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The Strathcona Regional District, which Campbell River property owners pay into, is increasing taxes by 14.4 per cent for Campbell River taxpayers.
That’s on top of the 2.45 per cent ($37 for the average home) tax hike that the city has approved for 2016.
While the regional district tax increase is not yet final (its budget isn’t expected to be finalized until March), it’s currently sitting at a $31.23 increase for the average assessed home which would equate to $248.66 owing in property taxes for 2016.
The regional district has also set estimated 2016 tax rates for the other municipalities and electoral areas within the district.
In Gold River, taxes are expected to go up by 44.2 per cent to $23.04 in total property taxes for the average assessed home while in Sayward, a tax hike of 49.6 per cent to $28.98 is proposed.
Tahsis is looking at a 22.0 per cent increase to $13.46 and Zeballos is expected to have an increase of 38.2 per cent to $16.79 in total property taxes for the average home.
Meanwhile, for the regional district’s electoral areas, the Kyuquot/Nootka portion of Area A is expected to see a tax increase of 22.8 per cent to $92.80 in property taxes while the Sayward part of Area A is looking at a 21.7 per cent increase to $485.60 (the area pays for a fire protection service).
Area B (Cortes Island) is expected to see a 3.4 per cent tax increase, to $711.38 in taxes for the average home, while Area C (Quadra Island and Discovery Islands) will likely see a 9.5 per cent jump to $373.58 for the average home.
And Area D (just south of the city) is expected to have a tax increase of 10.6 per cent to $1,570.96 in property taxes for the average assessed home.
At the regional district’s board meeting on Jan. 28, directors approved several new items to be included in its financial plan for 2016.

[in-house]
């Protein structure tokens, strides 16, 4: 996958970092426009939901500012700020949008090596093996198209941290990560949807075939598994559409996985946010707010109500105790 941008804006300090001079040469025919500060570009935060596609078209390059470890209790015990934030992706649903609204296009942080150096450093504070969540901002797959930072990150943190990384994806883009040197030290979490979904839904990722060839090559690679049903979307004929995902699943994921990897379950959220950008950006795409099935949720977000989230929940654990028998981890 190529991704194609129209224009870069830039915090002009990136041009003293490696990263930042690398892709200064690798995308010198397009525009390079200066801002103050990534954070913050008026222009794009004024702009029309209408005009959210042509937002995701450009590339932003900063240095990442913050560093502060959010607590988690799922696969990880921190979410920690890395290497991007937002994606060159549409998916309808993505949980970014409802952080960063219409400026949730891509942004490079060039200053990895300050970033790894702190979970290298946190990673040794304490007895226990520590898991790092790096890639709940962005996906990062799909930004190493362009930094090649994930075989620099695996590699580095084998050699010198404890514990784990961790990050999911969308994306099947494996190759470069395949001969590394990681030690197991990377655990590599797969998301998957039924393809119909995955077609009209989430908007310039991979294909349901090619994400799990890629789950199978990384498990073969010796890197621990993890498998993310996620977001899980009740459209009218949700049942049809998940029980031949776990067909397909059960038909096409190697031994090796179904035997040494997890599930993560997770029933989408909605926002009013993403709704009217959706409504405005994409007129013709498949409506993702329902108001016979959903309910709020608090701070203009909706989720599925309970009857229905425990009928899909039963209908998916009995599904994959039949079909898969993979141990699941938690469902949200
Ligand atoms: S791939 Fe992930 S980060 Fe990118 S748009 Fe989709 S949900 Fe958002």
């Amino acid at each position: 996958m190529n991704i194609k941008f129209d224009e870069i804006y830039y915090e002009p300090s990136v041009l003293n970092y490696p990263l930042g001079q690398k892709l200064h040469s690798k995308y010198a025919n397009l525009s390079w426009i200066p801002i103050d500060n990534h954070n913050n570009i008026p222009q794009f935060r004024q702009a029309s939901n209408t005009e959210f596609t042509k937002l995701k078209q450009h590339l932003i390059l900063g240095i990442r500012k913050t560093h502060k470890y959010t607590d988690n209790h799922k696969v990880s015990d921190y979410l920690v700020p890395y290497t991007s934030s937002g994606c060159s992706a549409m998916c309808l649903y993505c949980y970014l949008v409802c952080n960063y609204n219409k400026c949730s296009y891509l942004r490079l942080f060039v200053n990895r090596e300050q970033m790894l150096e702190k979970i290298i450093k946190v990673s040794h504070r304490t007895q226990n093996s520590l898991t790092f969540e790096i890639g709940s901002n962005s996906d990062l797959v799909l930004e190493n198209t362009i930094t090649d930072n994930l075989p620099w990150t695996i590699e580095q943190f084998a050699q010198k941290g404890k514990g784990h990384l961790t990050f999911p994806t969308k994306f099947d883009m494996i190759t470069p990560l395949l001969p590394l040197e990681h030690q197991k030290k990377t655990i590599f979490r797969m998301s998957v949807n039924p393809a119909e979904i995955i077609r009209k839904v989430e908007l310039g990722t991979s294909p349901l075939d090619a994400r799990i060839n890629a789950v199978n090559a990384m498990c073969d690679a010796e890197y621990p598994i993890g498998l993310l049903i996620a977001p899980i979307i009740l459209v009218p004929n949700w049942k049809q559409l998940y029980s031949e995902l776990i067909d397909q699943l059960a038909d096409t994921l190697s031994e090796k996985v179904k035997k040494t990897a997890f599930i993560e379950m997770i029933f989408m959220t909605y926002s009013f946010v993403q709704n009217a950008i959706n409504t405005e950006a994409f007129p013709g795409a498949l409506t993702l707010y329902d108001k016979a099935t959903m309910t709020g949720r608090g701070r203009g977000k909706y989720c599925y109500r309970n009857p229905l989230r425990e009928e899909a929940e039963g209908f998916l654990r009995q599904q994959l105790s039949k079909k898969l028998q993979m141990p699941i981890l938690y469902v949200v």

The board approved $30,000 to replace the organization’s corporate office switchboard phone system which staff describes as “likely to fail in the near future.”
Directors also supported a $25,000 increase in the 2016 budget for a human resource function, but only on the condition that the regional district’s new chief administrative officer (CAO), David Leitch, prepares a human resource plan for approval.
Dawn Christenson, the regional district’s financial services manager, said the rationale behind the position is to take the burden off the CAO and management team which are currently responsible for any human resources issues.
“Without strong foundational policies, expertise or guidelines in place, this approach is somewhat uncoordinated, reactionary and potentially inconsistent, giving rise to organizational risk,” Christenson said.
The board also committed to spending $14,600 to develop and implement a comprehensive records management system, as well as $10,000 for a speaker queue system and network clocks.
The speaker system will allow directors to add themselves to a speaker list during meetings – an easier and more effective way to ensure elected officials all have the opportunity to engage in debate.
The digital network clocks will align all the clocks in the regional district’s corporate office with the time that network computers display, to make them more reliable and to help with the timing of functions.